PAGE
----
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Minimizing Post Meal Spikes?

Discussion in 'Parents of Children with Type 1' started by wearingtaci, Dec 22, 2013.

  1. wearingtaci

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    Now we are seeing how much Sophie spikes after meals,and it is a lot more then I would like,about 100 points. She comes down and stabilizes around 100-150 after 3 hours.
    Where do I even begin to look for help minimizing these spikes?
     
  2. MomofSweetOne

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    Prebolusing is HUGE. Exercise for about 10 or so minutes post-meal also helps tremendously.
     
  3. nebby3

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    Prebolusing is big. Exercise can help insulin absorb faster. So can a hot shower. I will often bolus my dd, send her to shower, and then give her breakfast. Brain work like math problems also seems to burn a lot of glucose for my dd so I am happy when she does math early in the day. Depending on the flexibility of your schedule you can also give all the insulin for breakfast and a morning snack but then not give the snack for a couple of hours. If you prefer to think of it that way, you could see it as breakfast eaten in two chunks but all the insulin given up front.
     
  4. wearingtaci

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    I have been bolusing her according to the table in Think Like A Pancreas,basing when I prebolus her on her BS and the overall GI of the meal. I was hoping there was some additional magic I could do with the pump to get these numbers u der control.
     
  5. Dave

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    Well - the obvious answer is to reduce carbohydrate. You wont hear it much on this site, but Type 1 Diabetes is fundamentally a disease of carbohydrate intolerance. So just eat more protein and less carbs. Is your child consuming empty carbs like sugar or flour? There is no need for these types of foods, so I would start here before I started with hot showers.

    What you will find with this disease is that you will never have tight blood sugar control with a high carbohydrate diet. By the way, as a parent WITHOUT type 1, feel free to steal the meter sometimes and see what a 40g carb snack will do to you!

    I suggest you read Bernstein, Taubes (why we are fat)...there is a new book called Grain Brain...something like that. Here you will learn what the modern carbohydrate diet really does to both non diabetics and diabetics alike.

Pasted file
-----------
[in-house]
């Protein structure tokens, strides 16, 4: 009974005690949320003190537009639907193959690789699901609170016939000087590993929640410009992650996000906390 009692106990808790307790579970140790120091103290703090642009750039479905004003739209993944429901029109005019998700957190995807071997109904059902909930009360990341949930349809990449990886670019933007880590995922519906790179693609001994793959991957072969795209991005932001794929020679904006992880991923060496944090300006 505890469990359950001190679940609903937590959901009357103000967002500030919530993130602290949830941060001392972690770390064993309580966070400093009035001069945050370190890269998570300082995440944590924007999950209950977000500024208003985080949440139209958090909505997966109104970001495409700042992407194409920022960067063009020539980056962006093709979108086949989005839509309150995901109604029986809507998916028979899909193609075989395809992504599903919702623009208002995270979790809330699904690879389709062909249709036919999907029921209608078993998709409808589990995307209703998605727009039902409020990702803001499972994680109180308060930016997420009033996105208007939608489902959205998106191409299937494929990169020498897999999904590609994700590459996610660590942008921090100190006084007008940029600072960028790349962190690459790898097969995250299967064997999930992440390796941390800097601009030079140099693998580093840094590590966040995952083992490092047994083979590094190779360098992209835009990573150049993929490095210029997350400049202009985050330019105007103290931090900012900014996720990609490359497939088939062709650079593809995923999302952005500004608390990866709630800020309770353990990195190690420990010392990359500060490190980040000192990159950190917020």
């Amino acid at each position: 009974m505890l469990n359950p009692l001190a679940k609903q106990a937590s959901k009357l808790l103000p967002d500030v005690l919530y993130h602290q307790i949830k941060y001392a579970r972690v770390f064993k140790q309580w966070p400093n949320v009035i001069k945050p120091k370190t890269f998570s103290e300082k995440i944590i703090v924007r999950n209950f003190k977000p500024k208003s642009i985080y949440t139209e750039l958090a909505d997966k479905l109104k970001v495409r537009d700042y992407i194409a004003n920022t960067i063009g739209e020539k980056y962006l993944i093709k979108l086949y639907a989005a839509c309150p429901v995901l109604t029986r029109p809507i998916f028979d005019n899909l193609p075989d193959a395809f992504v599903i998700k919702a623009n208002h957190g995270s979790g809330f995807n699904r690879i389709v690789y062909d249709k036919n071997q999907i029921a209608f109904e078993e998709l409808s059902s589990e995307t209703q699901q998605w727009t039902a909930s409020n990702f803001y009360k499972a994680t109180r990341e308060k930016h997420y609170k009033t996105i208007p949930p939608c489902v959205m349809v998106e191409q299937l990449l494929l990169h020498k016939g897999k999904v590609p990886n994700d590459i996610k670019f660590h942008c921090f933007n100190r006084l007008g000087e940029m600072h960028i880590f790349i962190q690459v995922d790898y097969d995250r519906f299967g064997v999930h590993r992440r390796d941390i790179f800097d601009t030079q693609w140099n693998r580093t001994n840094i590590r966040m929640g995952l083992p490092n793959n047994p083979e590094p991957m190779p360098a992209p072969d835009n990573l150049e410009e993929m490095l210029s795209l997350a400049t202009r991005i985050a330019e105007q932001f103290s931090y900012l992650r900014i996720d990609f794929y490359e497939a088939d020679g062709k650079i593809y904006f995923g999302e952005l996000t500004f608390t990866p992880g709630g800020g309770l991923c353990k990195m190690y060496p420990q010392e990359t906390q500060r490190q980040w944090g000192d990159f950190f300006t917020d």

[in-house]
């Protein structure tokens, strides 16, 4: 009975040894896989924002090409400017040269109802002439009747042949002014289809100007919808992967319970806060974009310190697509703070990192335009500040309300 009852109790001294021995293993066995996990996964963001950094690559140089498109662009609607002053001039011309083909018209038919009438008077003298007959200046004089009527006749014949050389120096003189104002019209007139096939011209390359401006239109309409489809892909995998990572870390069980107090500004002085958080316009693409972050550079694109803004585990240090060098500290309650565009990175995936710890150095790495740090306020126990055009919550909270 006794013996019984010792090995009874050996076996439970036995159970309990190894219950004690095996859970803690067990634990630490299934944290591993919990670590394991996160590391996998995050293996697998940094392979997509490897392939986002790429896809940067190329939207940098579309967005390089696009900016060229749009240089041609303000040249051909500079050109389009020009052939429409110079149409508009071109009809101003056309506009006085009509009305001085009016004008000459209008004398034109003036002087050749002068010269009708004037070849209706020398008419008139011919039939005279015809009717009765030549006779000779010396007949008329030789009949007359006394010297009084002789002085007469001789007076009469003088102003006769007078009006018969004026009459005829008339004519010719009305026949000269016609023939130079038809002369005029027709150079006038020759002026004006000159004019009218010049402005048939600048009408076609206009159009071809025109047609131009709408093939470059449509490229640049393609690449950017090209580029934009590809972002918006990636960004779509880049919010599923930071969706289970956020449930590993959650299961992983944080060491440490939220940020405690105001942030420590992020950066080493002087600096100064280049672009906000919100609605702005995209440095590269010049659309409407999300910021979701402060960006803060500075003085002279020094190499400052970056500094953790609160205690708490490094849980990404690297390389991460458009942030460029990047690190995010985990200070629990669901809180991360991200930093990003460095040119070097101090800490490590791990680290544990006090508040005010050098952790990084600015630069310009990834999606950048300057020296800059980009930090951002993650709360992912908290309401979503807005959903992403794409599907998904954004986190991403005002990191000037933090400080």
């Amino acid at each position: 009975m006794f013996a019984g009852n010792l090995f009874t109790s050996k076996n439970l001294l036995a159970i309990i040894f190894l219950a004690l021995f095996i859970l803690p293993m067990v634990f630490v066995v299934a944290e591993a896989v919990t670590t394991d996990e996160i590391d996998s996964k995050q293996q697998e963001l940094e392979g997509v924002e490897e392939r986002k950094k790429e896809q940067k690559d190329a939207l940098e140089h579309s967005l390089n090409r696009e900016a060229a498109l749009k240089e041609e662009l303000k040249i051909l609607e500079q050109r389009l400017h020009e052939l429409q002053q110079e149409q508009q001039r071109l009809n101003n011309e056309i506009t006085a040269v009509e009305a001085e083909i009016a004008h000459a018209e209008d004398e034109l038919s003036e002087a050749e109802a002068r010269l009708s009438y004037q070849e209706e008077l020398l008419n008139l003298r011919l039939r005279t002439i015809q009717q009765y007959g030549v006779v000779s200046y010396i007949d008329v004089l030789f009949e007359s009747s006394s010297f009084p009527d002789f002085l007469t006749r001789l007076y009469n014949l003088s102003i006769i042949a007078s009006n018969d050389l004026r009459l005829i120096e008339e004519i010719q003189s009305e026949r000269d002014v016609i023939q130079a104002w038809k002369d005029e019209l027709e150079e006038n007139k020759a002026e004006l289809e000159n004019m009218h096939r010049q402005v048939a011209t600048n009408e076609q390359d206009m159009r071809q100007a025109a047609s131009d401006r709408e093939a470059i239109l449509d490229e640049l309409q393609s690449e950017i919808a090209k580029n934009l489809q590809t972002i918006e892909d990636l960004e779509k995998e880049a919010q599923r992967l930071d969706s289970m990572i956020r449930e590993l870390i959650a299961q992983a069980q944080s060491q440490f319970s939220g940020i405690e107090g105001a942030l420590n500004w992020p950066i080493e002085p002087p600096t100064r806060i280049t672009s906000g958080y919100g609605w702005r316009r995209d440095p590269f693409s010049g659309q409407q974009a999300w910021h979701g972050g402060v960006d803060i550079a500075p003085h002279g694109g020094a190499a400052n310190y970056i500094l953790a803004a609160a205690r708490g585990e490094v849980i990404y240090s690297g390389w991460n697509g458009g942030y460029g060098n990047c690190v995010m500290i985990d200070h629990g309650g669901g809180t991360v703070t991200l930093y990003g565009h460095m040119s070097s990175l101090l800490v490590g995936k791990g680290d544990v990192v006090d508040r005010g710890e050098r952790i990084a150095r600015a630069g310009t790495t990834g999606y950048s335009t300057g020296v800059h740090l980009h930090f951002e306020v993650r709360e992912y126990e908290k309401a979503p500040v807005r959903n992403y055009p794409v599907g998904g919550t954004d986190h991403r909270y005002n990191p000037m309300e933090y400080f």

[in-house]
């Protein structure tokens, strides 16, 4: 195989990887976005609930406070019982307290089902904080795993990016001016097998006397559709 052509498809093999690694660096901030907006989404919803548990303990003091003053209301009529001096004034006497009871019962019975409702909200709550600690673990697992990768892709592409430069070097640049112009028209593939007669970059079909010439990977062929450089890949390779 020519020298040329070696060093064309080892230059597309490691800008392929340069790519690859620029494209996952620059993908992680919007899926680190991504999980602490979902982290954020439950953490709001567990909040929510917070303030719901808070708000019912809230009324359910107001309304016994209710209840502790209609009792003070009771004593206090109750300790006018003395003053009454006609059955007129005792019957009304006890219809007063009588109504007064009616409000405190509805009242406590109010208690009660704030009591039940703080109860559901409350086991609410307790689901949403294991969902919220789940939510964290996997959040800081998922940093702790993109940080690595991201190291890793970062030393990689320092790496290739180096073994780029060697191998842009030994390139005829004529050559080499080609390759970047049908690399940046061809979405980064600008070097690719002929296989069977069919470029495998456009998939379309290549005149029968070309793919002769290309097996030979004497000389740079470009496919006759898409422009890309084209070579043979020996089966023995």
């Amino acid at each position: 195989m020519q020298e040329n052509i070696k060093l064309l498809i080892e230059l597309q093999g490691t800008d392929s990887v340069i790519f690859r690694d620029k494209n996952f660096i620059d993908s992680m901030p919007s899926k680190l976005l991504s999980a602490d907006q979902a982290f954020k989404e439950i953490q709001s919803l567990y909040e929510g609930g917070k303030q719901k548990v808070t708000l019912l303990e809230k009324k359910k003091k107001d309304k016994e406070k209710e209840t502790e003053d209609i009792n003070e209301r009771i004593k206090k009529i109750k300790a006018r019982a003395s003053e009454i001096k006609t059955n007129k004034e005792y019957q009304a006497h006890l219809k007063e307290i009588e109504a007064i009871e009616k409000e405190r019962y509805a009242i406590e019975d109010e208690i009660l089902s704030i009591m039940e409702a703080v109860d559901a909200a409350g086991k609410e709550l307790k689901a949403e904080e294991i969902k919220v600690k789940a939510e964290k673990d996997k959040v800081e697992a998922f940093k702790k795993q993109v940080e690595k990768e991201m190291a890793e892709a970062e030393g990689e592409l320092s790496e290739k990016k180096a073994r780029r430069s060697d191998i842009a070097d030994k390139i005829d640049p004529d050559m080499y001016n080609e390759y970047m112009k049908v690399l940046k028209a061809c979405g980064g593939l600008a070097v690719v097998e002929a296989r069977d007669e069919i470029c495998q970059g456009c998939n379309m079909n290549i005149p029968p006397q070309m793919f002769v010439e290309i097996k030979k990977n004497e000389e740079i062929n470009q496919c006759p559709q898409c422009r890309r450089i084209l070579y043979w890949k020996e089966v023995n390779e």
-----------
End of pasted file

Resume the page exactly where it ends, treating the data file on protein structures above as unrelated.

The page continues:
Now if you encounter some parents absolutely committed to the ADA high carb diet, I suggest you review the scene in The Poseidon Adventure where Gene Hackman has it right and is going to the bottom of the ship because it has capsized and turned over and all the other folks are going the wrong way!: Its pretty clear what high carbs do: you get a high A1c, your blood sugars are out of control, cognitive function decreases (type 1's dont do well academically), growth deviates from growth curve, kidneys, CVD, etc.

    Its just not worth the cookies, pizzas...sugar flour...sugar flour.

    Figure out at way...up the protein...drop the carbs...try it for 90 days...watch your a1c drop into the 5% club.
     
  6. mmgirls

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    Personally, I would not want my younge child to be in the 5% club. If is we're just about carbs then it would be easy of course, but there is so much more to take into account.

    You amaze me on how flip you can be to other parents/ caregivers.

    If you want others to take you seriously why not try to be nice. Then maybe just maybe, you could help parents that are wanting to lower their families carb loading.
     
  7. nebby3

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    We are not low carb overall but I do try to keep dd's breakfast and dinner low carb because those give us the most problems. Are you familiar with the super bolus concept? On a pump you can give the next couple of hours basal up front along with the insulin for carbs and then reduce the basal to 0 so they get the same amount of insulin overall but more up front.
     
  8. StacyMM

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    My son had huge spikes after breakfast. He would start out at 90 and be 250-300 afterwards. Lunch was also a spike issue on school days because he simply would not pre-bolus when he's at school. What we did was create a school basal program and a no-school basal program. On school days, his breakfast and lunch times are set and his carbs are fairly consistent (80-100 carbs at breakfast and 100-130 at lunch) so I adjust the basals to have extra insulin in place when he eats, then drop it down afterwards. With this in place, he rarely goes over 140 after meals. It takes care of the breakfast spike and the lack of pre-dosing at lunch. We switch basals Friday and Sunday nights. If I did it right, there are two pictures attached that show how different the patterns are.
     
  9. Pemb

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    My son eats a very carb heavy breakfast every day and was experiencing the huge spike (getting up to 250-300) With a little experimentation, we discovered that what works for him is bolusing for the meal about 20 minutes before he eats. He spikes up a bit still, but doesn't go out of his goal range (over 150).

    SO, my advise is to play around with the timing of the prebolus until you hit on what works for your child.
     
  10. shannong

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    I find that pre-bolusing really helps. If my son gets even a little bit high, before he eats, then the spikes are that much more significant. So, I usually will try and correct and do a pre-bolus. That however is in a perfect world and really sometimes we just can't wait because he wants to eat. At school, I almost never see spikes and I believe this is because the kids eat and then go out to play, so that definitely helps.

    I would definitely never limit carbs for my growing 7 year old son. However, I do find that whole grains, lower glycemic carbs, do make a huge difference in terms of less spiking.

    I also keep basal rates set pretty high. My son is a frequent snacker, so having high basal rates helps offset some of the spikes that may come with eating often. My son can pretty much eat around the clock, so this works for us.